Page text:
Everything seems to indicate that rural realities are influencing urban life. The greening of the city and the urbanization of the country will ultimately lead to the blurring of borders between these two domains. Designers, artists and architects are reflecting upon this exchange of ideas. The life of man and animal will be strongly integrated and the production of food will take place within the city borders. In a search for autarchy, a more mature and autonomous positioning is requested concerning the chain of food production. New ideas will be born to seed, hybrid and harvest within the city.

Materials will be given by the land and animals and will be treated with respect; they will carry the honest identity of the fibre and the flock and transform the designer into a conceptual farmer. Several internationally renowned designers already choose to live on farms today.

Form is derived from the romantic pastoral past and seeks the essence of the farm in new materials and images. The land and earth is studied, mapped and researched and is used to formulate simple and generic tabletop products made from a colourcard of clay from the polder. The wheelbarrow and the rocking chair are reinvented. The tile stove and pick fork are back. In a first trial to understand and map this movement, through fifteen installations, Eindhoven’s
Designhuis will explore a new lifestyle where humans are seen as an integral part of the ecologic cycle, integrated in the process. Placing themselves on equal ground with agriculture and animal. Humans with respect for life.

About the exhibition

the exhibition farmer and style, from the 6th of august till the 27th of september, sketches how globalization, a growing world population and the search for sustainable lifestyles leads to concepts like vertical farming. as farming slowly makes it’s entry into the city, however in a modernized way, farmers specialize themselves in urban life. design plays a crucial role in this new interpretation. li edelkoort (former chairwoman of design academy eindhoven) will curate this exhibition. she has already invited a number of important designers, architects, artists and brands to collaborate with us. some of the participants are for example piet heijn eek, wiel arets, Mike Meire, Esther Kokmeijer, Claudy Jongstra, Jurgen Bey and Rianne Makkink, Koen van Mechelen, Frank Tjepkema, Christien Meindertsma, MVRDV, Nadine Sterk, Lonny van Rijswijck, Maarten Kolk, Studio Job, Scholten en Baijngs, Floris Schoonderbeek, Dick van Hoff, Joep van Lieshout, Joons Kim, Ton Matton, Kranen/Gille, Frederik Molenschot, Jessica Hansson, Revital Cohen, Agata Jaworska, Rosanne van de Weerdt, Sander Bokkinga, David Olschewski.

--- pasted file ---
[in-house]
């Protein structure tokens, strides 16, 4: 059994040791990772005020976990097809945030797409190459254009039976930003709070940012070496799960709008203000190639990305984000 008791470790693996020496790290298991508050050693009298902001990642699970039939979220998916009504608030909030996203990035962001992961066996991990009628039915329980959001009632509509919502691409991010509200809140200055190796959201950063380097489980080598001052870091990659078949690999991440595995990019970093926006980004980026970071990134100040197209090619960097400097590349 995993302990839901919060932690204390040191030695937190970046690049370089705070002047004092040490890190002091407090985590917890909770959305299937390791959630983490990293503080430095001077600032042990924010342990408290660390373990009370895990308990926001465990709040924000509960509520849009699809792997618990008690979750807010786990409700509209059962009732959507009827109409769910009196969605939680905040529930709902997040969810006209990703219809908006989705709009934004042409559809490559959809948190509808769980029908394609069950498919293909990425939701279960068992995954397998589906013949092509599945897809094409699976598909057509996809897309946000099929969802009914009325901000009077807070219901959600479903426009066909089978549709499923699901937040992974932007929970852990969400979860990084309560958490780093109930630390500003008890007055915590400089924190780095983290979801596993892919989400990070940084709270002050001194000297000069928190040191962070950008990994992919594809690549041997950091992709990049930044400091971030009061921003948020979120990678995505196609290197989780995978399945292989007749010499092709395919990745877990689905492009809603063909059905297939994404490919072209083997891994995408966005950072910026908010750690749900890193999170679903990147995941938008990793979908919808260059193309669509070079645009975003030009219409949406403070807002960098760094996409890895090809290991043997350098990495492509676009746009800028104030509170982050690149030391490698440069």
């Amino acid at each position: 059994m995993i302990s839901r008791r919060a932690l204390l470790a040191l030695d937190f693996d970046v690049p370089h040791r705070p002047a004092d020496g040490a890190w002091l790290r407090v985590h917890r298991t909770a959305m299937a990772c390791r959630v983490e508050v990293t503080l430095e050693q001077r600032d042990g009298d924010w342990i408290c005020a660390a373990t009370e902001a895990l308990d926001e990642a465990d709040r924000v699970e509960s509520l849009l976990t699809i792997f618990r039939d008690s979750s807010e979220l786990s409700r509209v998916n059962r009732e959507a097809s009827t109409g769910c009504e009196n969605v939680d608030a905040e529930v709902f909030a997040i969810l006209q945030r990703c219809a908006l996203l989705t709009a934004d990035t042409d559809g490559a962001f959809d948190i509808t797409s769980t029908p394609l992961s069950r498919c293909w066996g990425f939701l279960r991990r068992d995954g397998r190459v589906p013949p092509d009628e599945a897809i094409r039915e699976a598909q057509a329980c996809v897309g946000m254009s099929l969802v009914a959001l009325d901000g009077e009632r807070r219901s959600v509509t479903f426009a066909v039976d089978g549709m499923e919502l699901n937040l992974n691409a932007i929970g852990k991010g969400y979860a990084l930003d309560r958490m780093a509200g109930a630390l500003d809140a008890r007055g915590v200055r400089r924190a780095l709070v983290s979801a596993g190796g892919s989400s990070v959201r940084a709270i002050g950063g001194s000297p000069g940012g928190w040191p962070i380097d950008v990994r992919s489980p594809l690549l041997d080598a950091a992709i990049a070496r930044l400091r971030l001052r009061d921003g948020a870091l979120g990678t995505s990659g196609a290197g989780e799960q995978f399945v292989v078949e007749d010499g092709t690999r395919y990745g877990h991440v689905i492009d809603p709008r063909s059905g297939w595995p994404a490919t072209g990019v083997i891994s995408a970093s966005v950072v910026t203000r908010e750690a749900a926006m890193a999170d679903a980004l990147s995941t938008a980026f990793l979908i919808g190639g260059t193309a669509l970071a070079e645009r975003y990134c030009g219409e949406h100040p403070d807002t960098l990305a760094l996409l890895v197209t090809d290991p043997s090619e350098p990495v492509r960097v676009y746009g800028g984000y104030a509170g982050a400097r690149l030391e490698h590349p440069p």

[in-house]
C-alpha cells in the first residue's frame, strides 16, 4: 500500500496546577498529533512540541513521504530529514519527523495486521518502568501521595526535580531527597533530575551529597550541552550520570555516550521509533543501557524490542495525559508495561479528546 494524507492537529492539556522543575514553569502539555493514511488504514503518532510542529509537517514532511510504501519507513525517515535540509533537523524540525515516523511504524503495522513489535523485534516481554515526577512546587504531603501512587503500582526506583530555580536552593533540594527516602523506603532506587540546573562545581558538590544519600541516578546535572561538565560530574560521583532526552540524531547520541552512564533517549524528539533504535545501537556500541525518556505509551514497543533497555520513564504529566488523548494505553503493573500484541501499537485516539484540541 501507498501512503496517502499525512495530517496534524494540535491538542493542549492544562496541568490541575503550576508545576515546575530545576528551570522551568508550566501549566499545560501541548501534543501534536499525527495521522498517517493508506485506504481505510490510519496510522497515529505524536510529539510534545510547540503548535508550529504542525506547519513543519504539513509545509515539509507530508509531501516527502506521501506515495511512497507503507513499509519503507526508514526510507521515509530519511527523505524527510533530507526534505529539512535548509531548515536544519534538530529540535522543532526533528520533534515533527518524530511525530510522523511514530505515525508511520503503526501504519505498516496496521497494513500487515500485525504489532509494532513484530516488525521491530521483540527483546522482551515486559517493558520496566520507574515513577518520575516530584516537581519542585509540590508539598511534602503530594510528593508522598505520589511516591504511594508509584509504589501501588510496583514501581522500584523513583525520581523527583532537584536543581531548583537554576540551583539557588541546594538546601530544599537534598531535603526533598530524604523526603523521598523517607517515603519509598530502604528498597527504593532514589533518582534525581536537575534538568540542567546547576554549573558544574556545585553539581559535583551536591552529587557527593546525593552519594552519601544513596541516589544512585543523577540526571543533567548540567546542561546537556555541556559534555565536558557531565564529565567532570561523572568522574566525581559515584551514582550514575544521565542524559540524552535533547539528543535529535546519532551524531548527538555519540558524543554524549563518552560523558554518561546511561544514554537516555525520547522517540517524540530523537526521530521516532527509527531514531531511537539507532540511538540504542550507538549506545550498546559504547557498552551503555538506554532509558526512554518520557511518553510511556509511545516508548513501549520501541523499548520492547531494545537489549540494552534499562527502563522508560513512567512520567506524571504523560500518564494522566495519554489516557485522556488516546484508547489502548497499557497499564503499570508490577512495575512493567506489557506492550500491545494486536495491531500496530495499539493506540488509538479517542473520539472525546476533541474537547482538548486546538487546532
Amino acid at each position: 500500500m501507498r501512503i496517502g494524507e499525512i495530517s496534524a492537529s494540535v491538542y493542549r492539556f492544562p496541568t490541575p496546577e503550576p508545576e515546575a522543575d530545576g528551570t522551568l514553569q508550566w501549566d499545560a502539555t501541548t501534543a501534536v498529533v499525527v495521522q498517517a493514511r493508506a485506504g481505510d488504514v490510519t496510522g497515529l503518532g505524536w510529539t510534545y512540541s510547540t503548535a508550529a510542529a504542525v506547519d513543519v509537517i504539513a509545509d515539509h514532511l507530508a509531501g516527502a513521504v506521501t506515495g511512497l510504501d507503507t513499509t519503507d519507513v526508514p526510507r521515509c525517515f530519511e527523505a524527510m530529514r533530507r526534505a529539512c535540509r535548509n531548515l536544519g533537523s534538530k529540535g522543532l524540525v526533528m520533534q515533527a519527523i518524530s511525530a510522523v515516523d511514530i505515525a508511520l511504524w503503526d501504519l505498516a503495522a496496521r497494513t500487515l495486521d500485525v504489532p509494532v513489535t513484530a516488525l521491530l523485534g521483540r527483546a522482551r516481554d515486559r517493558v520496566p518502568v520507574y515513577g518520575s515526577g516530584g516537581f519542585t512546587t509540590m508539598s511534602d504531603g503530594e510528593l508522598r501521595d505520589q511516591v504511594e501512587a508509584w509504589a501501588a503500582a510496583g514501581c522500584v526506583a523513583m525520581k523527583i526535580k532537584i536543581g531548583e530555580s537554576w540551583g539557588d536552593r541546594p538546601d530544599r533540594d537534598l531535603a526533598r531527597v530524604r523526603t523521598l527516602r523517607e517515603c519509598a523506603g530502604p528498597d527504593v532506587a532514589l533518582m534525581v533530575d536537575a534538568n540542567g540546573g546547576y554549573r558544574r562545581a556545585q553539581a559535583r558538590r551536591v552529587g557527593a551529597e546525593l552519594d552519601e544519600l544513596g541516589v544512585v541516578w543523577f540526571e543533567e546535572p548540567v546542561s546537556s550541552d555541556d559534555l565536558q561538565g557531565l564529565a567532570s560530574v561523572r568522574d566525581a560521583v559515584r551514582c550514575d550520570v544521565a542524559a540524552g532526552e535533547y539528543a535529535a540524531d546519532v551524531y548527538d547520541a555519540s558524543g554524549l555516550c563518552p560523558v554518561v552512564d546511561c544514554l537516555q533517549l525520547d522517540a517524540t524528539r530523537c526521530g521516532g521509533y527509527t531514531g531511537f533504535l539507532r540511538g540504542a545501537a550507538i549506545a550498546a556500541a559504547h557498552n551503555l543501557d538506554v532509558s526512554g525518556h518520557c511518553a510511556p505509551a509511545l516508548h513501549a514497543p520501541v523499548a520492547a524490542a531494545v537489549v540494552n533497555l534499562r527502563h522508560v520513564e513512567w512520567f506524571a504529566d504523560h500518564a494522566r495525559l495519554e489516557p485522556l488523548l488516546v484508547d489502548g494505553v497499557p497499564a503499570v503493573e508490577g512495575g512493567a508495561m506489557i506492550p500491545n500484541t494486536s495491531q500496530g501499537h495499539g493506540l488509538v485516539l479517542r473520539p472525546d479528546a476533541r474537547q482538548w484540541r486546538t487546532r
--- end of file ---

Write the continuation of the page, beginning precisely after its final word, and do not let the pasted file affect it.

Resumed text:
During the exhibition the audience can enjoy organic/regional products at the café and every Friday there will be a market with organic products on the square. The banks of the river will change into an organic vegetable garden for the surroundings. During the exhibition different activities, like rural movie nights, documentaries and presentations in which the farm represents innovation and education, will be developed. There will also be two lectures from an architect and a designer who are passionate about the subject.

Main image: Atelier NL, Maarten Kolk
Image: Christien Meindertsma
Image: Ton Matton
Image: Koen van Mechelen

Porcelains at the RCA

Georgios Maridakis’ final work at the summer show was his Sèvres Vase Clock. “The project started as an initiative between the French Sèvres porcelain factory and the RCA”, explains Maridakis. “My goal was to celebrate the inherent qualities within Sèvres vases, instead of generating yet another porcelain piece. The aim of this project was to create an object that could give life to the unique characteristics possessed by pre-existing artifacts.”

“My interest in ceramics began during my studies in Arnhem, where I designed several pieces with this material. In my view porcelain is a material that requires skill, patience, and some degree of humour. The Sèvres Vase Clock is a new type of timepiece that tells the hour by tapping on the surface of a vase to produce sound. An adjustable hammer mechanism allows a variety of vases to be used, thereby permitting a range of chimes to be generated. This piece was inspired by porcelain’s three main qualities: transparency, whiteness, and its pure ring. The clock reminds the user of the passage of time not only through its chime, but also through the gradual fractures and eventual shatter that it inflicts (on the porcelain).”